…The Crew Moves Up

Back Stage West
July 17th 2003
by Polly Warfield

Sometimes all it takes is 68 cents and a sense of mission. Ronnie Marmo had 68 cents, a sense of mission, and more: warmth and charisma that binds others to him and creates an ensemble of real camaraderie. Marmo is founder, driving force, and inexhaustible source of energy propelling the 68 Cent Crew, his dauntless company of newcomers scratching out a precarious foothold on lower slopes of Hollywood’s high-altitude peaks. It’s apparent that his tight-knit little group contains plenty of talent and Brooklyn-bred Italian brio. Any given Crew program bristles – more appropriately sings – with Italianate names. Said Marmo,”We have 35 members, soon going up to 40. About 17 names are Italian.” Seems like more.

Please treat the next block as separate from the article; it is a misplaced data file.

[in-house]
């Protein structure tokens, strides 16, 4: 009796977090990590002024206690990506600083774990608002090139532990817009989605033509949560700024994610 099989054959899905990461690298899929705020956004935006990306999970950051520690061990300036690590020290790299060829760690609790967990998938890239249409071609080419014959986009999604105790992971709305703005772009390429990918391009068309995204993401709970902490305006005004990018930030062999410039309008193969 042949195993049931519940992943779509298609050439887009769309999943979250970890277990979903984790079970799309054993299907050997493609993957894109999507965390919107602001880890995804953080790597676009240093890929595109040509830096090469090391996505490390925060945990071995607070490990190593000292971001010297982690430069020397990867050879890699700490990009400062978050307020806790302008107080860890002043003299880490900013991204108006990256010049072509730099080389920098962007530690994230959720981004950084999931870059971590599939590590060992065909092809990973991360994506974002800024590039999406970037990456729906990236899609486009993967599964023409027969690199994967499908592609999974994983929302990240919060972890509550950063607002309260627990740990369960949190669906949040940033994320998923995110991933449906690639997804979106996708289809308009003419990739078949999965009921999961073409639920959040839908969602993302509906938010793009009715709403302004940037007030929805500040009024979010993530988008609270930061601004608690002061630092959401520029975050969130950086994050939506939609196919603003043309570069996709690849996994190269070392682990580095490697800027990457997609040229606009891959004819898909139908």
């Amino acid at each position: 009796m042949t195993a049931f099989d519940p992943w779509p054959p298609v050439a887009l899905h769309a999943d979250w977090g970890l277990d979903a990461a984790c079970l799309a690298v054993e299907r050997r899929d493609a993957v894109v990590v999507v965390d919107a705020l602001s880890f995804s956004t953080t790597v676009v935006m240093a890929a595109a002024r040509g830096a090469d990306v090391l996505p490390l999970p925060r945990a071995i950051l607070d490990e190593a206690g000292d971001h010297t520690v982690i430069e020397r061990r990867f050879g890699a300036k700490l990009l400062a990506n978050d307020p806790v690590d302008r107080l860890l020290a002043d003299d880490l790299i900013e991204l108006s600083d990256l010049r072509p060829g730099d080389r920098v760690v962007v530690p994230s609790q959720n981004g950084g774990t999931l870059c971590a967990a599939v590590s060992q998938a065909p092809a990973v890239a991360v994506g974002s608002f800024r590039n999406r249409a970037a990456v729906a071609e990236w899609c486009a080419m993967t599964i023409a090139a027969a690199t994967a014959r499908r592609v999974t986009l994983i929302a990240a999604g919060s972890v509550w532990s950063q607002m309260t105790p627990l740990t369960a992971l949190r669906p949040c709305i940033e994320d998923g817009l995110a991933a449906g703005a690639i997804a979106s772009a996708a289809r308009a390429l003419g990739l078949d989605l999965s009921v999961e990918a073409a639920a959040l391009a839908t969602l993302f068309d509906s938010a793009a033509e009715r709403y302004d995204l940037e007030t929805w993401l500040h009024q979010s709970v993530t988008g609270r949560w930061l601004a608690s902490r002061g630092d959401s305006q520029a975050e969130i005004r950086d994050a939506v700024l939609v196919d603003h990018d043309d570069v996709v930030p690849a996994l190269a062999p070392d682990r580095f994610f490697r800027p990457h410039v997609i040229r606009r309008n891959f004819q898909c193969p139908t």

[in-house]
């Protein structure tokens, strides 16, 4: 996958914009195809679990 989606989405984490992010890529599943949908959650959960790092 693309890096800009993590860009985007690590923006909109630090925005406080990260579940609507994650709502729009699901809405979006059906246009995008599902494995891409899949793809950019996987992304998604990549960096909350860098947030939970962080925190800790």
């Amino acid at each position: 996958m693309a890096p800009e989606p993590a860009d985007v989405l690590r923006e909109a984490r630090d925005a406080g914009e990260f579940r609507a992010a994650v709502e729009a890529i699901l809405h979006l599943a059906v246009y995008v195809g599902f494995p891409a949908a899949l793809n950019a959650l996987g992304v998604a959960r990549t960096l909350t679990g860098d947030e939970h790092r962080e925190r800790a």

Not that any given 68 Cent Crew production is everyone’s sip of cappuccino. What is? You can find fault if that’s what you’re looking for. The company’s latest foray into unbridled farce, Love, Sex, and the I.R.S., was so unbridled I experienced initial misgivings. My culturally aware ex-Manhattanite concert-violinist-caliber theatre companion, a visitor from San Miguel de Allende, found it hilarious. Anyway, initial misgivings are nothing new. My introduction to the Crew aroused initial misgivings at what first looked unpromising. The Space Theater on Heliotrope Avenue makes Sacred Fools Theater across the street looks like Broadway’s bright lights. The Space is a tiny unmarked storefront; it’s “Mr. Cellophane” from the musical Chicago: “They pass right by me/look right through me/and never know I’m there.” Inside, diligent Crew-ites have it fixed up better than we have a right to expect from 68 Cents in a 36-seat Space, and never discount the warmth of Crew hospitality. Onstage – with a real red velvet curtain – was What the Rabbi Saw, by Billy Van Zandt & Jane Milmore, and, yes, it was a wild and crazy farce to make what Joe Orton’s Butler saw seem like mild indiscretion – or Tony ‘N’ Tina’s Wedding a dignified ceremony. Does it surprise you that Van Zandt & Milmore wrote Love, Sex, and the I.R.S.? It out farced the Rabbi. Brawny Terry Scannell wouldn’t fool anyone, let alone the I.R.S., with his outrageous female disguise. Edward Stein (alternating with Davis Campbell) was his relatively sane roommate; Nicole Arlyn, Rosalind Gatto, and Rebecca Calhoun were their nubile and willing amatory interests. Marmo downed it up as a loose-cannon neighbor. Tommy Colavito actually aroused sympathy for the I.R.S. as a preyed-upon agent.